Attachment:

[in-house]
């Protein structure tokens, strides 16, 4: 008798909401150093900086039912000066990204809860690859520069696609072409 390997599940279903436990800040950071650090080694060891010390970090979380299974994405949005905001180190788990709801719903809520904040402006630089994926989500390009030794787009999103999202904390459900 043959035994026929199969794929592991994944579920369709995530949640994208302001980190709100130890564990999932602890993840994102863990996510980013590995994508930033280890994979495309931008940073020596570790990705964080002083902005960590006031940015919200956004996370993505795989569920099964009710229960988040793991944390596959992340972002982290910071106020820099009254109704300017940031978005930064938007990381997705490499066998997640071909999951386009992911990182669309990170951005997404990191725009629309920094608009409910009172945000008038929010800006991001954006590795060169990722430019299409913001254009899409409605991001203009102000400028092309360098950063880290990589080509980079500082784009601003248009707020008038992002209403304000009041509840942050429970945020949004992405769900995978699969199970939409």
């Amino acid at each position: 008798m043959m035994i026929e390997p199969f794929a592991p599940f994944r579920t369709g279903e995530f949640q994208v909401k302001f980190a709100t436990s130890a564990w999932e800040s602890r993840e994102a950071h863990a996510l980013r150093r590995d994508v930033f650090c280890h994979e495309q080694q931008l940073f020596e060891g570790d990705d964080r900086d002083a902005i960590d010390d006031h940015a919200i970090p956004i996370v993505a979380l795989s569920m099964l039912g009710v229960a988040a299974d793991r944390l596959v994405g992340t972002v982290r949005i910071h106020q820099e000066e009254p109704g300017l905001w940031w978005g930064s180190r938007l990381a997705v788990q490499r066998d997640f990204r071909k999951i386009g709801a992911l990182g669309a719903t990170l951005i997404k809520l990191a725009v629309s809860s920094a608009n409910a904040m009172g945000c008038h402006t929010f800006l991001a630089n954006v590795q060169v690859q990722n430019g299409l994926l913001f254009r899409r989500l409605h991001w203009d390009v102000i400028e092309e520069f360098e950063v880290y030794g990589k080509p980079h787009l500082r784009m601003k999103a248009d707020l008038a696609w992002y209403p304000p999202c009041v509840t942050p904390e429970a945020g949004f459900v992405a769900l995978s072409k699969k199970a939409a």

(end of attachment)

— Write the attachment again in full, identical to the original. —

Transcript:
[in-house]
């Protein structure tokens, strides 16, 4: 008798909401150093900086039912000066990204809860690859520069696609072409 390997599940279903436990800040950071650090080694060891010390970090979380299974994405949005905001180190788990709801719903809520904040402006630089994926989500390009030794787009999103999202904390459900 043959035994026929199969794929592991994944579920369709995530949640994208302001980190709100130890564990999932602890993840994102863990996510980013590995994508930033280890994979495309931008940073020596570790990705964080002083902005960590006031940015919200956004996370993505795989569920099964009710229960988040793991944390596959992340972002982290910071106020820099009254109704300017940031978005930064938007990381997705490499066998997640071909999951386009992911990182669309990170951005997404990191725009629309920094608009409910009172945000008038929010800006991001954006590795060169990722430019299409913001254009899409409605991001203009102000400028092309360098950063880290990589080509980079500082784009601003248009707020008038992002209403304000009041509840942050429970945020949004992405769900995978699969199970939409």
């Amino acid at each position: 008798m043959m035994i026929e390997p199969f794929a592991p599940f994944r579920t369709g279903e995530f949640q994208v909401k302001f980190a709100t436990s130890a564990w999932e800040s602890r993840e994102a950071h863990a996510l980013r150093r590995d994508v930033f650090c280890h994979e495309q080694q931008l940073f020596e060891g570790d990705d964080r900086d002083a902005i960590d010390d006031h940015a919200i970090p956004i996370v993505a979380l795989s569920m099964l039912g009710v229960a988040a299974d793991r944390l596959v994405g992340t972002v982290r949005i910071h106020q820099e000066e009254p109704g300017l905001w940031w978005g930064s180190r938007l990381a997705v788990q490499r066998d997640f990204r071909k999951i386009g709801a992911l990182g669309a719903t990170l951005i997404k809520l990191a725009v629309s809860s920094a608009n409910a904040m009172g945000c008038h402006t929010f800006l991001a630089n954006v590795q060169v690859q990722n430019g299409l994926l913001f254009r899409r989500l409605h991001w203009d390009v102000i400028e092309e520069f360098e950063v880290y030794g990589k080509p980079h787009l500082r784009m601003k999103a248009d707020l008038a696609w992002y209403p304000p999202c009041v509840t942050p904390e429970a945020g949004f459900v992405a769900l995978s072409k699969k199970a939409a």